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YOUR HEALTH: Giving birth after cancer treatments

A clinic in Seattle is just for cancer patients who want to have kids some day.

SEATTLE, Washington – A specialized team of doctors is working to help cancer patients preserve their fertility and get treatment.

The Seattle Cancer Care Alliance opened its Oncoreproduction Clinic in late 2018.

It's staffed with experts in fertility and cancer all in the same place.

One patient, Chenault who wanted her complete identity concealed, was diagnosed with Hodgkin's lymphoma but says maintaining her ability to have children was the most emotional part of her treatment.

"I had never really thought of a life where I wouldn't be able to have children and have a family. It's been important to me for a really long time."

Chenault encourages cancer patients considering fertility preservation to ask a lot of questions about possible treatments and resources.

Dr. Genevieve Neal-Perry runs the Oncoreproduction Clinic, a place where newly diagnosed women can come to freeze eggs, freeze embryos, even get lupron, to put them into temporary menopause until after chemo.

"You have a select population, and you can address their select needs and make sure that we can really provide them very direct and focused care," said Dr. Neal-Perry.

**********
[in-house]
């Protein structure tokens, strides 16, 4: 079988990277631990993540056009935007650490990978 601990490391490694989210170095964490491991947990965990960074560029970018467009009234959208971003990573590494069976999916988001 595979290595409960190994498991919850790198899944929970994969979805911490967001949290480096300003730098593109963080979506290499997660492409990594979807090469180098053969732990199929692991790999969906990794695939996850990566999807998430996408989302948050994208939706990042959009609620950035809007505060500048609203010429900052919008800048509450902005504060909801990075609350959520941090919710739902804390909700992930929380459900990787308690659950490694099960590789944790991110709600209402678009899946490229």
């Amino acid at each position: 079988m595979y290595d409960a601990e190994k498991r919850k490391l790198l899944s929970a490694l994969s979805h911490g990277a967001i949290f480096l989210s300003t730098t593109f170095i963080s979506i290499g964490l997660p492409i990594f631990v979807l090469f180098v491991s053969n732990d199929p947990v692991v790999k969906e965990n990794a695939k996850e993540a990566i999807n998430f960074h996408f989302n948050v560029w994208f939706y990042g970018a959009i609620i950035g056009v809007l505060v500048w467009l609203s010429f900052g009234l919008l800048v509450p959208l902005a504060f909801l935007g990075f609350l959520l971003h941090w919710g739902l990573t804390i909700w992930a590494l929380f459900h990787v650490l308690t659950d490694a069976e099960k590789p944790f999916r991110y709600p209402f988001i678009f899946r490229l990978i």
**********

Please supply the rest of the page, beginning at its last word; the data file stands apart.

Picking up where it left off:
Surgery for cancers of the reproductive system (both men and women) and for cancers in the pelvis region can harm nearby reproductive tissues and cause scarring, which can affect your fertility. Hormone therapy (also called endocrine therapy) used to treat cancer can disrupt the menstrual cycle, which may affect fertility.

The LiveStrong Foundation and Walgreen's offer financial aid, since insurance often won't cover fertility preservation.

Chenault chose to freeze two sets of embryos and get lupron.    She just finished chemo and hopes to start talking about babies in six months to a year.

"I can't imagine how much harder this would have been without this response."

Both she and Dr. Neal-Perry say this gives patients some control in a situation where they may feel they have none.

"It really does give patients kind of a license to kind of fight, really move through the treatment and feel positive about the end of the tunnel."

If this story has impacted your life or prompted you or someone you know to seek or change treatments, please let us know by contacting Jim Mertens at jim.mertens@wqad.com or Marjorie Bekaert Thomas at mthomas@ivanhoe.com.